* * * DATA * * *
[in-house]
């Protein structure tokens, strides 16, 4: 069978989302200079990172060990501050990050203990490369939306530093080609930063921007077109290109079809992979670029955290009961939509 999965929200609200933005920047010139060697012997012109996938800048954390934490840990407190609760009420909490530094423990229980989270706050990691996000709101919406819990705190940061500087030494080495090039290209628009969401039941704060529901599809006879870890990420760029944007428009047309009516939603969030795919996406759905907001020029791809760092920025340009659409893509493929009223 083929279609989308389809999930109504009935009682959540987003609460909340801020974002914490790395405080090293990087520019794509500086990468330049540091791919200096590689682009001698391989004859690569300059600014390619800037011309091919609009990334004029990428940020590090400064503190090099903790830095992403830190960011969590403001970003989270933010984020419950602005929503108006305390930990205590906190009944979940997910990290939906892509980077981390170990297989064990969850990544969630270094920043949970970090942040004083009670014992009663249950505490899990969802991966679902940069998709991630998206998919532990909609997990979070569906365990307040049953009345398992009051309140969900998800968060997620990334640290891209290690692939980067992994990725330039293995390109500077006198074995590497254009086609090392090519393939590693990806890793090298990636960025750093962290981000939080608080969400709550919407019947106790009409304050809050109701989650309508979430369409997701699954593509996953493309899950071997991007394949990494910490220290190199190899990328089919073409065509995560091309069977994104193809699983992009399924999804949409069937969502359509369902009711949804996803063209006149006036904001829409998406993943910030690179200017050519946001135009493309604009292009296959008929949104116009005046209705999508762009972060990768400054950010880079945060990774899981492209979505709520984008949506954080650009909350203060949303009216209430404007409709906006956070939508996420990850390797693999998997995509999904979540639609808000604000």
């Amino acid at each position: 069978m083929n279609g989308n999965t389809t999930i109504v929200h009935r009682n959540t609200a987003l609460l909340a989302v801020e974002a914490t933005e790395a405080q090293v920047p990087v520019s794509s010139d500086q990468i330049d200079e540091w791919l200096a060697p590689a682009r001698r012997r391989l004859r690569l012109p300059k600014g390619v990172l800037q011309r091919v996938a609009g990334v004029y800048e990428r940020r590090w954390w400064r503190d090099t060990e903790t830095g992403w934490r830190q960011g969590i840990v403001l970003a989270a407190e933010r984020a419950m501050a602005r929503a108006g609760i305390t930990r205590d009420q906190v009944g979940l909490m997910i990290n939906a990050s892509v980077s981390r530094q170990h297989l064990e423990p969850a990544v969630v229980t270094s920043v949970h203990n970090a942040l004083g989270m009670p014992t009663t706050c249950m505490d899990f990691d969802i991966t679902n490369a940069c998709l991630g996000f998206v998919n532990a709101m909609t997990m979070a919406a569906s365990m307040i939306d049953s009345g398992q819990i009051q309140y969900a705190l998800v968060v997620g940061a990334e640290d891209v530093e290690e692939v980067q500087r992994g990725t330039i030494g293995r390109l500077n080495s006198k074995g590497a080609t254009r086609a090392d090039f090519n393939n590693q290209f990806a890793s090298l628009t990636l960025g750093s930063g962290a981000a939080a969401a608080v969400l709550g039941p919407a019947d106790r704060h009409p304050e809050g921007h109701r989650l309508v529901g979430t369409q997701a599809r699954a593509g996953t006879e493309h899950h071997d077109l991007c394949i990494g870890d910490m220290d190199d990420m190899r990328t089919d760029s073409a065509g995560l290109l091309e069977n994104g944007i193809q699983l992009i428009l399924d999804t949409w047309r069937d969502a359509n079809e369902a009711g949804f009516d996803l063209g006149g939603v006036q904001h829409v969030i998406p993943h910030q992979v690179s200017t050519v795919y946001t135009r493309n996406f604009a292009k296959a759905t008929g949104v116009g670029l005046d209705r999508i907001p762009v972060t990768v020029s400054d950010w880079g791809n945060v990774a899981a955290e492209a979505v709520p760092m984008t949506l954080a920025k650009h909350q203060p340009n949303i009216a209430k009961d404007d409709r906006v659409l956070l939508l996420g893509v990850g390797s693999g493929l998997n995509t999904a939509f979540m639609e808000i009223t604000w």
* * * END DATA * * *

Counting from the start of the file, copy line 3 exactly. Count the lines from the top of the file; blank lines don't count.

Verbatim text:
């Amino acid at each position: 069978m083929n279609g989308n999965t389809t999930i109504v929200h009935r009682n959540t609200a987003l609460l909340a989302v801020e974002a914490t933005e790395a405080q090293v920047p990087v520019s794509s010139d500086q990468i330049d200079e540091w791919l200096a060697p590689a682009r001698r012997r391989l004859r690569l012109p300059k600014g390619v990172l800037q011309r091919v996938a609009g990334v004029y800048e990428r940020r590090w954390w400064r503190d090099t060990e903790t830095g992403w934490r830190q960011g969590i840990v403001l970003a989270a407190e933010r984020a419950m501050a602005r929503a108006g609760i305390t930990r205590d009420q906190v009944g979940l909490m997910i990290n939906a990050s892509v980077s981390r530094q170990h297989l064990e423990p969850a990544v969630v229980t270094s920043v949970h203990n970090a942040l004083g989270m009670p014992t009663t706050c249950m505490d899990f990691d969802i991966t679902n490369a940069c998709l991630g996000f998206v998919n532990a709101m909609t997990m979070a919406a569906s365990m307040i939306d049953s009345g398992q819990i009051q309140y969900a705190l998800v968060v997620g940061a990334e640290d891209v530093e290690e692939v980067q500087r992994g990725t330039i030494g293995r390109l500077n080495s006198k074995g590497a080609t254009r086609a090392d090039f090519n393939n590693q290209f990806a890793s090298l628009t990636l960025g750093s930063g962290a981000a939080a969401a608080v969400l709550g039941p919407a019947d106790r704060h009409p304050e809050g921007h109701r989650l309508v529901g979430t369409q997701a599809r699954a593509g996953t006879e493309h899950h071997d077109l991007c394949i990494g870890d910490m220290d190199d990420m190899r990328t089919d760029s073409a065509g995560l290109l091309e069977n994104g944007i193809q699983l992009i428009l399924d999804t949409w047309r069937d969502a359509n079809e369902a009711g949804f009516d996803l063209g006149g939603v006036q904001h829409v969030i998406p993943h910030q992979v690179s200017t050519v795919y946001t135009r493309n996406f604009a292009k296959a759905t008929g949104v116009g670029l005046d209705r999508i907001p762009v972060t990768v020029s400054d950010w880079g791809n945060v990774a899981a955290e492209a979505v709520p760092m984008t949506l954080a920025k650009h909350q203060p340009n949303i009216a209430k009961d404007d409709r906006v659409l956070l939508l996420g893509v990850g390797s693999g493929l998997n995509t999904a939509f979540m639609e808000i009223t604000w």